Things became so bad that the Metropolitan Police came out on strike, and there was a feeling of unrest in the Force, across the county. A local pay rise was awarded then soon after, a national rate of pay was agreed, along with a boot allowance of 1s 6d a week. John Finch was still receiving an allowance to buy his boots when he cycled the lanes of Brockham. Another allowance that started in 1925 and continued until modern times was the lamp allowance. This followed great disputes over the issue of electric or oil lamps for the patrolling constable.

It was not until 1910 that the law was changed to allow a policeman a day off. Yet there was delay in implementation and it was not until 1914 that it was adopted in Surrey. The day off could be cancelled if there was an emergency, and the officer had to rest and do nothing that would "militate against the object of the Act'.  A local newspaper got hold of a copy of the order and said that "the order was impertinence - did the Chief Constable think that his officers would get drunk?"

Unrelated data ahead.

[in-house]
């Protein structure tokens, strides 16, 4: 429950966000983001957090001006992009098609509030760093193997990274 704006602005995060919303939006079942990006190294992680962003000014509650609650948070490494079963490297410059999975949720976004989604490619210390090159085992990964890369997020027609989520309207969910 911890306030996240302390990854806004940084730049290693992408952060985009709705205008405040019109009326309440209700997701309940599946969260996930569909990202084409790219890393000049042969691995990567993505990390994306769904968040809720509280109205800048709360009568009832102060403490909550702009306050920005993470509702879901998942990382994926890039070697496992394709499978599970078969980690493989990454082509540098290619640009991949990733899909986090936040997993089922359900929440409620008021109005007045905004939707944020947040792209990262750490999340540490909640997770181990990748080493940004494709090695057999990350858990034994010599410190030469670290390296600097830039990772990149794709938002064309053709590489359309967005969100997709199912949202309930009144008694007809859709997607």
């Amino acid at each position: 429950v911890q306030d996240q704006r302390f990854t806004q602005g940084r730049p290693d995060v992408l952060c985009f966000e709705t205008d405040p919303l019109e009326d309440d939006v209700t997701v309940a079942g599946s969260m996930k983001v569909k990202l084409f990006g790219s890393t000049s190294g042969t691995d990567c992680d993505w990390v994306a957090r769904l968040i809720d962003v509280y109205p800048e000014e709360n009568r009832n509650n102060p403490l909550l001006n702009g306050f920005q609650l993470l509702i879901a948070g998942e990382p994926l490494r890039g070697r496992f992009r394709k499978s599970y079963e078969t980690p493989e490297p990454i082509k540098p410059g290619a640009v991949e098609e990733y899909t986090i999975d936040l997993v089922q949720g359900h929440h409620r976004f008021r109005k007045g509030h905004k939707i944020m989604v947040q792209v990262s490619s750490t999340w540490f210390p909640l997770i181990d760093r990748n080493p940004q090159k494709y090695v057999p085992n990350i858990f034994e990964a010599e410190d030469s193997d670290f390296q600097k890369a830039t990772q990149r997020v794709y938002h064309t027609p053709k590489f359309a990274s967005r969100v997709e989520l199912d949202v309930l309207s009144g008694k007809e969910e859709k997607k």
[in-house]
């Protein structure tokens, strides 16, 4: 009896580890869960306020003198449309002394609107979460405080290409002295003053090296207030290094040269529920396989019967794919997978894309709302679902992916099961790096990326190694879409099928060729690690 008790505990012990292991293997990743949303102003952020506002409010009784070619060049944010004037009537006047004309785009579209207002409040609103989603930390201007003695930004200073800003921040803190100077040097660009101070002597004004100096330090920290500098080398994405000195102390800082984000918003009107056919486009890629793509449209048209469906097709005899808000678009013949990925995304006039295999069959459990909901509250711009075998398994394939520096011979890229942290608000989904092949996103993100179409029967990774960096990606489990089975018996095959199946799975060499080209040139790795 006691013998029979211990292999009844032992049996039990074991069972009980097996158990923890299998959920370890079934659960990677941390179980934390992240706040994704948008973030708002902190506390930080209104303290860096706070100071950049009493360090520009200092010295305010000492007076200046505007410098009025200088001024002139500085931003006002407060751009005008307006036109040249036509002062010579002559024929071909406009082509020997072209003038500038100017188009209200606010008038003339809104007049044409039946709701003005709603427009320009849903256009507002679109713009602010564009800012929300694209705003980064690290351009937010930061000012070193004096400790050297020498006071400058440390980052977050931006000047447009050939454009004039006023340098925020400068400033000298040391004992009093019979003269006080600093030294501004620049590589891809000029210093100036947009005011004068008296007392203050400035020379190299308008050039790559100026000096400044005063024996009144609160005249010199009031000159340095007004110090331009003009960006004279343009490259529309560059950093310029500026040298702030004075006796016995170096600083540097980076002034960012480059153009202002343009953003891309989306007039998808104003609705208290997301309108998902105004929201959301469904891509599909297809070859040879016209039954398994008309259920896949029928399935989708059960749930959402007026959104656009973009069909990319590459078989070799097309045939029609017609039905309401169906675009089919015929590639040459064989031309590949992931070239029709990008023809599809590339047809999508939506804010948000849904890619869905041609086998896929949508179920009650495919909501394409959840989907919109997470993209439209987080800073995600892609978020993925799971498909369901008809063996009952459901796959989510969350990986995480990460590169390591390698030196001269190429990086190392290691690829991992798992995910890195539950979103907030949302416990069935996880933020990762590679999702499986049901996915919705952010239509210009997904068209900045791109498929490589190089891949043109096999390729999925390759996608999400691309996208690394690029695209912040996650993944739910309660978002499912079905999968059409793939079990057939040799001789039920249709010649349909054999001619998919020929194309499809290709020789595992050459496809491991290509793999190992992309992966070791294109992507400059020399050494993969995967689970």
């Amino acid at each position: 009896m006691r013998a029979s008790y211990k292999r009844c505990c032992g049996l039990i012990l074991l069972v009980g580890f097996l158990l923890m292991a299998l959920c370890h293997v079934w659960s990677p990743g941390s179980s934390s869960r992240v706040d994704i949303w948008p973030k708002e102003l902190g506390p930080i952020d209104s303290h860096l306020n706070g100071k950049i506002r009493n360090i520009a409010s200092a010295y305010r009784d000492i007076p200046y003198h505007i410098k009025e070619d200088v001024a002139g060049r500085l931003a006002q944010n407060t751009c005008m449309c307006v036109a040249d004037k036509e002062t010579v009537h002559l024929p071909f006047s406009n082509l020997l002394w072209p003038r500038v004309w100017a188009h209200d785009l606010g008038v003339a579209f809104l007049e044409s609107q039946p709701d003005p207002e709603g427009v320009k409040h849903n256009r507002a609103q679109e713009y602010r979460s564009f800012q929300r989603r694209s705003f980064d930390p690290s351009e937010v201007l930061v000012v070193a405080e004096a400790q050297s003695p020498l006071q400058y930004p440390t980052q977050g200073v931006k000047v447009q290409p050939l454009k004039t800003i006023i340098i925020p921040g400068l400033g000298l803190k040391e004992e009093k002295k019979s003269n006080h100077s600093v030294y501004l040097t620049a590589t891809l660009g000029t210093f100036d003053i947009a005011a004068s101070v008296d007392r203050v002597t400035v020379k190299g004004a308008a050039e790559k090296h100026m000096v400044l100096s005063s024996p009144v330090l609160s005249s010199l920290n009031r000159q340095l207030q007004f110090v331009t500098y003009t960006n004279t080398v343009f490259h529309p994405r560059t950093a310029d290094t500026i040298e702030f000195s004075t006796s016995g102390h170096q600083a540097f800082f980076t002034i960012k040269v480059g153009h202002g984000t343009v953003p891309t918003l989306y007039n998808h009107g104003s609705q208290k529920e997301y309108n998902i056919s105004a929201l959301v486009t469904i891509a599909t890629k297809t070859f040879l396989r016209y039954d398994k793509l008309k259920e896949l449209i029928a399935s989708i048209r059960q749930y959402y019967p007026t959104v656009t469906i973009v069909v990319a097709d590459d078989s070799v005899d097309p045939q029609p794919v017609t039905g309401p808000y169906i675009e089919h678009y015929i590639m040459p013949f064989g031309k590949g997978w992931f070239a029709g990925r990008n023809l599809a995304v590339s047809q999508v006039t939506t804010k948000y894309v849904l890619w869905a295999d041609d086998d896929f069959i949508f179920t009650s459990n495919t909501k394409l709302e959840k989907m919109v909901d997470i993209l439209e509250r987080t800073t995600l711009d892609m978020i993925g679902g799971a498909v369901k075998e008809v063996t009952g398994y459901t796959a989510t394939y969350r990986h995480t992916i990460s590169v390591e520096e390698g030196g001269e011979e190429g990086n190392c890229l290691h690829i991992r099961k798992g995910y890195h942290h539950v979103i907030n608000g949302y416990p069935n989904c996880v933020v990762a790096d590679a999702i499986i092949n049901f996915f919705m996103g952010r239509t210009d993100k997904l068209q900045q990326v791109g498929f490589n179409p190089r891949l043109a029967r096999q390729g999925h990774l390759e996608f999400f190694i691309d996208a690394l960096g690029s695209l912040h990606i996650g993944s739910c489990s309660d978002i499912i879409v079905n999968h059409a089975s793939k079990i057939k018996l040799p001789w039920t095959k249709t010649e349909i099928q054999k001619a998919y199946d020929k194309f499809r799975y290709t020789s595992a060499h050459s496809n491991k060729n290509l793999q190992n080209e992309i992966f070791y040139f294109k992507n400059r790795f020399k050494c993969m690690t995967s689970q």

To leave their beat, even on a day off the village constable had to seek permission from a senior officer. The war came and the day off was lost. Hard times

The policeman's wife was important, and her character had to be impeccable. In 1899 an order was issued that insisted that before a constable could marry, his application to the Chief Constable had to be "accompanied by a recommendation or testimonial from a clergyman, or some respectable person, who can guarantee the respectability of the woman who the constable intends to make his wife".  Additional conditions were added soon after. A man had to have served four years before he could marry, or he had to have reached the age of twenty six years. The requirement to seek permission to marry, and the need to submit details of the future wife, continued until fairly recently.